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Climate change poses major threat to health

But action to fight it could be our ‘greatest ever opportunity to improve global health’

Louise Prime

Wednesday, 24 June 2015

The threat that global climate change poses to human health is so great that it could wipe out all the health progress that we’ve made over the past 50 years, according to the latest report in The Lancet. Alternatively, said the authors, getting to grips with it could present major opportunities for global health.

The report has been written by, among others, European and Chinese climate scientists, environmental scientists, natural scientists, social scientists, medical and health scholars, engineers, and energy policy experts. They point out that climate change could have a direct impact on health, such as illness caused by increasingly frequent and intense extreme weather events such as heatwaves, droughts and floods – and it could also have indirect adverse effects, for example changes in infection patterns, effects of emissions, uncertainty around food availability and resulting malnutrition. Further, they say, people’s health could deteriorate as a result of reduced social stability when they are forced to move because of predicted or immediate changes to living conditions, and the increased likelihood of conflict.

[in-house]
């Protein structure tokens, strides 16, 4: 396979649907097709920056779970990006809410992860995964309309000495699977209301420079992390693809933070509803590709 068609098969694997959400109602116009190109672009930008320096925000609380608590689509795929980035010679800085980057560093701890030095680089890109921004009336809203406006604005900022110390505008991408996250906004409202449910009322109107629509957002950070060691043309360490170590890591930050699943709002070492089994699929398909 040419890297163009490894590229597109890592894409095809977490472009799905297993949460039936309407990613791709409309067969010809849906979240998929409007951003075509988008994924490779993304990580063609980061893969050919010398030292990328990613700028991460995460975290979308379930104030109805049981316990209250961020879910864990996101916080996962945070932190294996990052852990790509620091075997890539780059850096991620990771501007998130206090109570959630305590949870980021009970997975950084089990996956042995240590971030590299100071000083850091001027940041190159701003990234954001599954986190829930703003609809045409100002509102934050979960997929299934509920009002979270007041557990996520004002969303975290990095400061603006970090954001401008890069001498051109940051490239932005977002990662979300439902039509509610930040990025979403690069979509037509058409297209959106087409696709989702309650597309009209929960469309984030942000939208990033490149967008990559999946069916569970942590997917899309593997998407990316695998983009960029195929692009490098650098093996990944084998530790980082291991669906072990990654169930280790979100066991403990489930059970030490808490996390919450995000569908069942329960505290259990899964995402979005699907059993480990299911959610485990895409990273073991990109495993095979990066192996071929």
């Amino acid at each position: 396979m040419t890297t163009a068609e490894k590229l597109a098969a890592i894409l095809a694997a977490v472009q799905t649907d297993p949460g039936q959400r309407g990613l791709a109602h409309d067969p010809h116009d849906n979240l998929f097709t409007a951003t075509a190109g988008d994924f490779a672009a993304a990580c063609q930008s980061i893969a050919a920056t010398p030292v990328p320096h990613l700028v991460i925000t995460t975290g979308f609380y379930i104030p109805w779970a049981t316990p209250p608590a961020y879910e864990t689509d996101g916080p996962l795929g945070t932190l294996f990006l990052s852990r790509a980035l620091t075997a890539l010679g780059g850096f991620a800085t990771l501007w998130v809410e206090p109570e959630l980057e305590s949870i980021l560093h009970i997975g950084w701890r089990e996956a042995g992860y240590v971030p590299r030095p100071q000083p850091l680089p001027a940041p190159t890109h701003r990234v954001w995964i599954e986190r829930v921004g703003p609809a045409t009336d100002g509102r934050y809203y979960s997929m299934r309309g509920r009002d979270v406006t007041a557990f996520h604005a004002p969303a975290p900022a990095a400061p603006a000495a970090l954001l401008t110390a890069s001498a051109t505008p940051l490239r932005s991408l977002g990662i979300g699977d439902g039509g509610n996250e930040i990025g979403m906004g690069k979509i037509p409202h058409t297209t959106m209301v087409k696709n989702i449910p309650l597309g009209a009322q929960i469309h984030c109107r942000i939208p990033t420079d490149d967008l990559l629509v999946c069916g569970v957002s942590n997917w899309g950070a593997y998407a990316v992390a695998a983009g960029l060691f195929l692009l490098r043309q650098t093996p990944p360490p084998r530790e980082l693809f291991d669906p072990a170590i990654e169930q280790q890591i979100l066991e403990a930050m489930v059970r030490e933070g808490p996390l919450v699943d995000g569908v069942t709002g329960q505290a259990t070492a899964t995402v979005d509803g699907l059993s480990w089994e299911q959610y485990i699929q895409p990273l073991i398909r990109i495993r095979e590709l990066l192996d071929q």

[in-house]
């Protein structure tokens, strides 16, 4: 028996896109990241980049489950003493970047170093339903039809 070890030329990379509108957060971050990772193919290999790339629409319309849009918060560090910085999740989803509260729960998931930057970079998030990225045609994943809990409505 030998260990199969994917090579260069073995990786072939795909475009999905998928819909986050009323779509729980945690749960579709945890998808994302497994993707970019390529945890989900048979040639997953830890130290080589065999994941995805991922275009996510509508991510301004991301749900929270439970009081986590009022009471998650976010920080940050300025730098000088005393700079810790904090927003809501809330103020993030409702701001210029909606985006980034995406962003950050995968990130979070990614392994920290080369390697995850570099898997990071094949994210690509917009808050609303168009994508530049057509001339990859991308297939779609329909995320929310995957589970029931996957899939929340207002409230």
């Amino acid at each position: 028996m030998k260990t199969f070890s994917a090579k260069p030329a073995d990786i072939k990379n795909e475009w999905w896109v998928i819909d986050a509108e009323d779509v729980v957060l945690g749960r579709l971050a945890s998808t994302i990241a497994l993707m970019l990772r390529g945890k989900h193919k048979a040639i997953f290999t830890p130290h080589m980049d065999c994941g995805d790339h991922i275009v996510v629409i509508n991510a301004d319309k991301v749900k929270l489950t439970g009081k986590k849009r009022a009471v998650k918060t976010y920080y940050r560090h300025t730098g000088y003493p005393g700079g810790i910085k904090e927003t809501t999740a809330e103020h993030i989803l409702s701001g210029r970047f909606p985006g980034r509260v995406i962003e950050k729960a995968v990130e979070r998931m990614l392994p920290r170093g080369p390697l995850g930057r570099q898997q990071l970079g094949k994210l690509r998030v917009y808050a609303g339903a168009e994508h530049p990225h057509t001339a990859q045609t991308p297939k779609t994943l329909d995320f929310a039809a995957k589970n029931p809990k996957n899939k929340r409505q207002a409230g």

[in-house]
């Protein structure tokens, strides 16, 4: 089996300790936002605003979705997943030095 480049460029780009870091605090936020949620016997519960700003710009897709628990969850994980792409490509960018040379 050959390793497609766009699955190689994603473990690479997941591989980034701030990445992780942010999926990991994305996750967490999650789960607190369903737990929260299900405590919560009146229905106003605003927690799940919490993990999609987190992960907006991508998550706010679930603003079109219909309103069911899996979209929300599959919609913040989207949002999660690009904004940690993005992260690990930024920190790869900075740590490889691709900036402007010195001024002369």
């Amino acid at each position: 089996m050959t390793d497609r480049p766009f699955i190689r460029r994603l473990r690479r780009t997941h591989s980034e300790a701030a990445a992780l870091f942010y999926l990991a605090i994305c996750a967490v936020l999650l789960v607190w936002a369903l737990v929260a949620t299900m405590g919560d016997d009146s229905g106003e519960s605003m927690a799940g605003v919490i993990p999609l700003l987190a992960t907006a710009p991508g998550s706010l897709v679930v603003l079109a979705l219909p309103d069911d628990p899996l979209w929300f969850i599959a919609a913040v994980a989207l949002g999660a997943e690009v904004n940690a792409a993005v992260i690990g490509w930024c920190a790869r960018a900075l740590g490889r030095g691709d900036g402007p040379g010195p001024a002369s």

However, they also highlight the potential for positive opportunities presented by nations’ attempts to counter global warming. These include benefits to respiratory health resulting from a fall in emissions as we cut our consumption of fossil fuels; lower rates of obesity, diabetes, coronary heart disease and stroke as people walk or cycle rather than using motor vehicles; and even improved dietary habits, such as eating less red meat because its production is so energy-hungry.

Senior adviser to the Lancet Commission on Health and Climate Change Peter Byass, professor of global health at Umeå University in Sweden, said: “Effective climate action may actually prove to be one of the greatest opportunities to also improve global health that we have ever had.”

RCP president Professor Jane Dacre welcomed the Commission, which continues doctors’ tradition of taking a broader view of health. She said: “For a public health issue like climate change, governments could have more influence on population health than individual patient behaviours … The clear set of recommendations provided by the Commission show how we can prevent and mitigate the risks to health posed by climate change, and should be considered by governments across the world now.”

Dr Peter Carter, RCN chief executive & general secretary, said: “This comprehensive report highlights once again that climate change is an urgent and pressing matter, and demonstrates just how gravely it will affect public health.”

He added: “Our over stretched health services are already straining, and unless we reconfigure them to be sustainable they will find it hard to withstand the increase in demand that climate change will undoubtedly bring. The most important message from this report is that we must start taking action now.”

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